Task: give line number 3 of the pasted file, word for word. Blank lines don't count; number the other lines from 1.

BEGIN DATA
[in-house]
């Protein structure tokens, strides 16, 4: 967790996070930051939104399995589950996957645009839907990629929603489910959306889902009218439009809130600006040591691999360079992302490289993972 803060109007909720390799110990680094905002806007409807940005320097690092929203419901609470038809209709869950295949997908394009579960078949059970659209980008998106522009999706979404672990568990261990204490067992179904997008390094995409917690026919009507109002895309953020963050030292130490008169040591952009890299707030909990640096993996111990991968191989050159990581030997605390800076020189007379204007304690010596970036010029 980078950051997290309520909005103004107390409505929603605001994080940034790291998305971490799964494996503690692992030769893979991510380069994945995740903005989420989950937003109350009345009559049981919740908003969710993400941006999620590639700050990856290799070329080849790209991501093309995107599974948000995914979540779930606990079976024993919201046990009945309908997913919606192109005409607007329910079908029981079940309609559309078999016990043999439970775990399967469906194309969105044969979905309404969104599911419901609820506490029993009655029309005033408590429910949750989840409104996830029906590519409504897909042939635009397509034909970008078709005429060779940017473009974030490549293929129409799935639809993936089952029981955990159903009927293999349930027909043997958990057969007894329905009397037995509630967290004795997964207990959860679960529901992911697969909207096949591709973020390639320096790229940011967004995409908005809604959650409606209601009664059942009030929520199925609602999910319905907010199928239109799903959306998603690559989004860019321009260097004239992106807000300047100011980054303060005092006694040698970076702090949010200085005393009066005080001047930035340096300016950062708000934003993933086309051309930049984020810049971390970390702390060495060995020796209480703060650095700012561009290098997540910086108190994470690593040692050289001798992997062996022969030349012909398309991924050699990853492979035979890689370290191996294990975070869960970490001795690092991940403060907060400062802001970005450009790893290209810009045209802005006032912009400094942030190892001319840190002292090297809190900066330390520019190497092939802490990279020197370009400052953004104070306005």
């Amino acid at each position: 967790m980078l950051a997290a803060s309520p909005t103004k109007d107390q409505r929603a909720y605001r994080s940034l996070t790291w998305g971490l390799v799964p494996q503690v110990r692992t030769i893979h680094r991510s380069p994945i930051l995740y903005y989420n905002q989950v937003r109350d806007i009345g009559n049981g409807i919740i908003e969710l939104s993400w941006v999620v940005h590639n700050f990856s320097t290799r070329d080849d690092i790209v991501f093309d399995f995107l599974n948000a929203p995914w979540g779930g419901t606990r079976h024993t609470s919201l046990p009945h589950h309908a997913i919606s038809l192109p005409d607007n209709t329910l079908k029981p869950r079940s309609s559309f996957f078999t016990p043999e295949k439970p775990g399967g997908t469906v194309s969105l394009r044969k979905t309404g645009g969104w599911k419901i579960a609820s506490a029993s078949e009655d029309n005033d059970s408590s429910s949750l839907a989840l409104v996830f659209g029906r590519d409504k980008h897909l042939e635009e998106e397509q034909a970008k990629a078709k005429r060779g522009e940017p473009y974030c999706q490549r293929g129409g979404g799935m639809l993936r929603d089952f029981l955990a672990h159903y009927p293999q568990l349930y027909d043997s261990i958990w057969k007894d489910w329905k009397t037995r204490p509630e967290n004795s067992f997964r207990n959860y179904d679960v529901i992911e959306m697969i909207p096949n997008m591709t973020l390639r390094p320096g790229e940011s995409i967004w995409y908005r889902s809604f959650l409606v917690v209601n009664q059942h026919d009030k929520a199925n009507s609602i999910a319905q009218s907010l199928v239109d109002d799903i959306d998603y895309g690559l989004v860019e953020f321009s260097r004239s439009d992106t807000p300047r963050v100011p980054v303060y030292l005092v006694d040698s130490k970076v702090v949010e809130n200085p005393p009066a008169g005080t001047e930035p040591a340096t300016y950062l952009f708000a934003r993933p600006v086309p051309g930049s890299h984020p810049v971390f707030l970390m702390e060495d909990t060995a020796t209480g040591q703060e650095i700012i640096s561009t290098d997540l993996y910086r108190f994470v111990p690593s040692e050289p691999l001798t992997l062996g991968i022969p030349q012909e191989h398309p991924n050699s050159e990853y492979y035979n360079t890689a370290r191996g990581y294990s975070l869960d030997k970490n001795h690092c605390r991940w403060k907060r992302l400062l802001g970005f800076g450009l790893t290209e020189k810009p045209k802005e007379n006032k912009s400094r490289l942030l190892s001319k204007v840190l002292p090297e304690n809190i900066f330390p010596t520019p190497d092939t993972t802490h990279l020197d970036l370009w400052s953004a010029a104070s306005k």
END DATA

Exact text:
């Amino acid at each position: 967790m980078l950051a997290a803060s309520p909005t103004k109007d107390q409505r929603a909720y605001r994080s940034l996070t790291w998305g971490l390799v799964p494996q503690v110990r692992t030769i893979h680094r991510s380069p994945i930051l995740y903005y989420n905002q989950v937003r109350d806007i009345g009559n049981g409807i919740i908003e969710l939104s993400w941006v999620v940005h590639n700050f990856s320097t290799r070329d080849d690092i790209v991501f093309d399995f995107l599974n948000a929203p995914w979540g779930g419901t606990r079976h024993t609470s919201l046990p009945h589950h309908a997913i919606s038809l192109p005409d607007n209709t329910l079908k029981p869950r079940s309609s559309f996957f078999t016990p043999e295949k439970p775990g399967g997908t469906v194309s969105l394009r044969k979905t309404g645009g969104w599911k419901i579960a609820s506490a029993s078949e009655d029309n005033d059970s408590s429910s949750l839907a989840l409104v996830f659209g029906r590519d409504k980008h897909l042939e635009e998106e397509q034909a970008k990629a078709k005429r060779g522009e940017p473009y974030c999706q490549r293929g129409g979404g799935m639809l993936r929603d089952f029981l955990a672990h159903y009927p293999q568990l349930y027909d043997s261990i958990w057969k007894d489910w329905k009397t037995r204490p509630e967290n004795s067992f997964r207990n959860y179904d679960v529901i992911e959306m697969i909207p096949n997008m591709t973020l390639r390094p320096g790229e940011s995409i967004w995409y908005r889902s809604f959650l409606v917690v209601n009664q059942h026919d009030k929520a199925n009507s609602i999910a319905q009218s907010l199928v239109d109002d799903i959306d998603y895309g690559l989004v860019e953020f321009s260097r004239s439009d992106t807000p300047r963050v100011p980054v303060y030292l005092v006694d040698s130490k970076v702090v949010e809130n200085p005393p009066a008169g005080t001047e930035p040591a340096t300016y950062l952009f708000a934003r993933p600006v086309p051309g930049s890299h984020p810049v971390f707030l970390m702390e060495d909990t060995a020796t209480g040591q703060e650095i700012i640096s561009t290098d997540l993996y910086r108190f994470v111990p690593s040692e050289p691999l001798t992997l062996g991968i022969p030349q012909e191989h398309p991924n050699s050159e990853y492979y035979n360079t890689a370290r191996g990581y294990s975070l869960d030997k970490n001795h690092c605390r991940w403060k907060r992302l400062l802001g970005f800076g450009l790893t290209e020189k810009p045209k802005e007379n006032k912009s400094r490289l942030l190892s001319k204007v840190l002292p090297e304690n809190i900066f330390p010596t520019p190497d092939t993972t802490h990279l020197d970036l370009w400052s953004a010029a104070s306005k």